Foxconn symbolizes China economy’s wider structural problems and industrial unrest (1)
Posted by Author on June 2, 2010
By Craig Stephen, The Market Watch, May 31, 2010 –
HONG KONG (MarketWatch) — When employees are asked to sign a pledge not to kill themselves (later retracted) and safety nets outside dormitories are erected to prevent suicide jumpers, something is badly wrong.
And this is not a Second World War concentration camp we’re talking about — rather, it’s a factory making some of the coolest brand-name gadgets in the twenty-first century.
The spate of suicides at Foxconn’s (HK:2038 5.77, -0.08, -1.37%) mammoth industrial complex in Shenzhen, China has everyone looking to attribute blame, from the Taiwanese owner Hon Hai Precision Industry (HNHPF 8.39, -0.11, -1.26%) to the global brands such as Dell (DELL 13.11, +0.02, +0.15%) , Apple (AAPL 261.80, +0.97, +0.37%) and Nokia (NOK 10.10, +0.08, +0.80%) , which outsource their assembly there.
There is plenty of shame to go round. All have gone along with China’s economic model proscribed by the one-party state and the apparent productivity miracle. Economists generally like to describe the unbalanced growth or structural imbalances in China’s economy. Could it be much worse, and is the world’s factory workshop rotten at its core?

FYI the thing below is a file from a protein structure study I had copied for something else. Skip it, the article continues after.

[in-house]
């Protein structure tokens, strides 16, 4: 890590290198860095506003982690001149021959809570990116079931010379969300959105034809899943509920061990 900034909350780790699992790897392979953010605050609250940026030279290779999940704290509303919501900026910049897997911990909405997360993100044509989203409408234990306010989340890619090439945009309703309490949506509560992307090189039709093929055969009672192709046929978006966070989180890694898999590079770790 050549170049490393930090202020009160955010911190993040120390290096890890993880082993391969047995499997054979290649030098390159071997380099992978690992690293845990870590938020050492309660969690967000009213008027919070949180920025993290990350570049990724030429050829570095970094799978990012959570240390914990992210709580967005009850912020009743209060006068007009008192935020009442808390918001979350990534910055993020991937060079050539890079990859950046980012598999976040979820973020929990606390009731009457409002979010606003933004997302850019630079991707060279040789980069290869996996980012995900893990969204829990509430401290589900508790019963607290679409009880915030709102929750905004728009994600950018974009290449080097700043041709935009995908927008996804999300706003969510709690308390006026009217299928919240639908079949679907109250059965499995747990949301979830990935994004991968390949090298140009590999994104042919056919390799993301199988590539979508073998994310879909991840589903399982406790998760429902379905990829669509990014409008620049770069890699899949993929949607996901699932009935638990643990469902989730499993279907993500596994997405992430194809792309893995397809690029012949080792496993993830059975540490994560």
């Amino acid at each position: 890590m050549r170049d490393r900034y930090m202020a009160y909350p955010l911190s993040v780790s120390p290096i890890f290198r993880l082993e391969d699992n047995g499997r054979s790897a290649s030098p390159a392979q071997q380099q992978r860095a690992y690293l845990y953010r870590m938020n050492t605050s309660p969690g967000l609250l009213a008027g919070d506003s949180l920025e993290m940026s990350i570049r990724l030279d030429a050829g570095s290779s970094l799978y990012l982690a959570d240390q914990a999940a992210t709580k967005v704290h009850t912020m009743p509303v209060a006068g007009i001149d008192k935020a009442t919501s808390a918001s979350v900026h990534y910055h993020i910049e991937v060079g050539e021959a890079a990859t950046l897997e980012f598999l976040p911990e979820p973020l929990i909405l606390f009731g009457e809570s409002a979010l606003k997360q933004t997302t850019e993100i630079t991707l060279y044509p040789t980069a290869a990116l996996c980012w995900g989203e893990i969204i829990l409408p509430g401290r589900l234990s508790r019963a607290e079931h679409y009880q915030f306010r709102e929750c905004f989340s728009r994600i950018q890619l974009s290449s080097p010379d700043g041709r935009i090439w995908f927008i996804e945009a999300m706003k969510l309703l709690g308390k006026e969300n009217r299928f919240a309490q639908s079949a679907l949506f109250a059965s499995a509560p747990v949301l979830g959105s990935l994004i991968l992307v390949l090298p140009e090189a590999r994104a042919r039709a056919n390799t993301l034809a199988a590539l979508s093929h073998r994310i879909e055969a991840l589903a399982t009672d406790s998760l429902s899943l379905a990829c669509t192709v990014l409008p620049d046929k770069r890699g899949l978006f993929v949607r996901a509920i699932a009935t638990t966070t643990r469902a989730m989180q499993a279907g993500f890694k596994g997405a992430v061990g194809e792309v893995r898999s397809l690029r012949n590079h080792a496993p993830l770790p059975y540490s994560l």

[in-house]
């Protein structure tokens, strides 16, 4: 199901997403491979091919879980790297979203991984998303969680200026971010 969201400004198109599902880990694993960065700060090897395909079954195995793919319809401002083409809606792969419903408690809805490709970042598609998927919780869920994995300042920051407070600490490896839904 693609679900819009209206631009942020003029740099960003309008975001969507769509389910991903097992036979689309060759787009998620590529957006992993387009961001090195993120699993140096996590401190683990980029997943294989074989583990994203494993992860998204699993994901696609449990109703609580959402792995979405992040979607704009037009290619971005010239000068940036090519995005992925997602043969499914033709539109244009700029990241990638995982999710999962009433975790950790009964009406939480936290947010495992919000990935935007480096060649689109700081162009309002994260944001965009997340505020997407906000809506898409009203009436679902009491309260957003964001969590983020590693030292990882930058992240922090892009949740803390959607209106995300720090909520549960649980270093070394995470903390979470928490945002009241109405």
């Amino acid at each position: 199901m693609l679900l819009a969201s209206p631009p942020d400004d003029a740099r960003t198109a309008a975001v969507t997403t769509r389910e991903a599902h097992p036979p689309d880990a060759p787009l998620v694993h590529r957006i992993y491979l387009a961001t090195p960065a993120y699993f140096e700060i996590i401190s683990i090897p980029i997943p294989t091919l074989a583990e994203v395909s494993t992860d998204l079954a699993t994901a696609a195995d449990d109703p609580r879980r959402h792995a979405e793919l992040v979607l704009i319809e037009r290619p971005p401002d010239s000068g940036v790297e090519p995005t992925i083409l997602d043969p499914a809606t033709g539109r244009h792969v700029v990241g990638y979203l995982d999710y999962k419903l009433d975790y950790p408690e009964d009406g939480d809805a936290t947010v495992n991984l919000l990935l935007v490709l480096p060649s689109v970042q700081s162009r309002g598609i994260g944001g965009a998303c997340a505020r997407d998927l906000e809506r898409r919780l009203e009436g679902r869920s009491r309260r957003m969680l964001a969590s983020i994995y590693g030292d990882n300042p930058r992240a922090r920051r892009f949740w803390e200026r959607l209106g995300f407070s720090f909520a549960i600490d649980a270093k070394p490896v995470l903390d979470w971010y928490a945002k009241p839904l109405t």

When I first visited Shenzhen a good sixteen years ago it was grey and drab with a few cars on the streets. Begging children clamped themselves to my legs to stop me walking.
Today, its population has soared to 17 million and its downtown roads are packed with cars and sport utility vehicles, while its hotels and shopping malls can match anything in Hong Kong.
But if you are a migrant factory worker living in a cramped dormitory, you are likely to have missed this progress. Migrants are locked out from enjoying health, education and housing benefits available to Shenzhen residents.
Foxconn stands out as the largest factory complex, with over 300,000 living and working in a city within a city. I doubt Mercer ranked this destination on its global quality of life index.
China’s wider problems
The dozen worker suicides this year have become a public relations nightmare not just for Foxconn and its clients, but also for the mainland government which sets the rules. Beijing would much rather see the spectacle of its glitzy Shanghai expo in the headlines instead of the international media focusing on the ugly underbelly of its economy.
When former Paramount leader Deng Xiaoping opened up socialist China to capitalism, he tried to juggle the contradictions with a new path, famously saying, “Poverty is not socialism. To be rich is glorious.” He also added: “Let some people get rich first.”
Eighteen years after Deng’s famous South China inspection tour, if he were alive today, he would surely recognize something has gone wrong. (to be cont’d)
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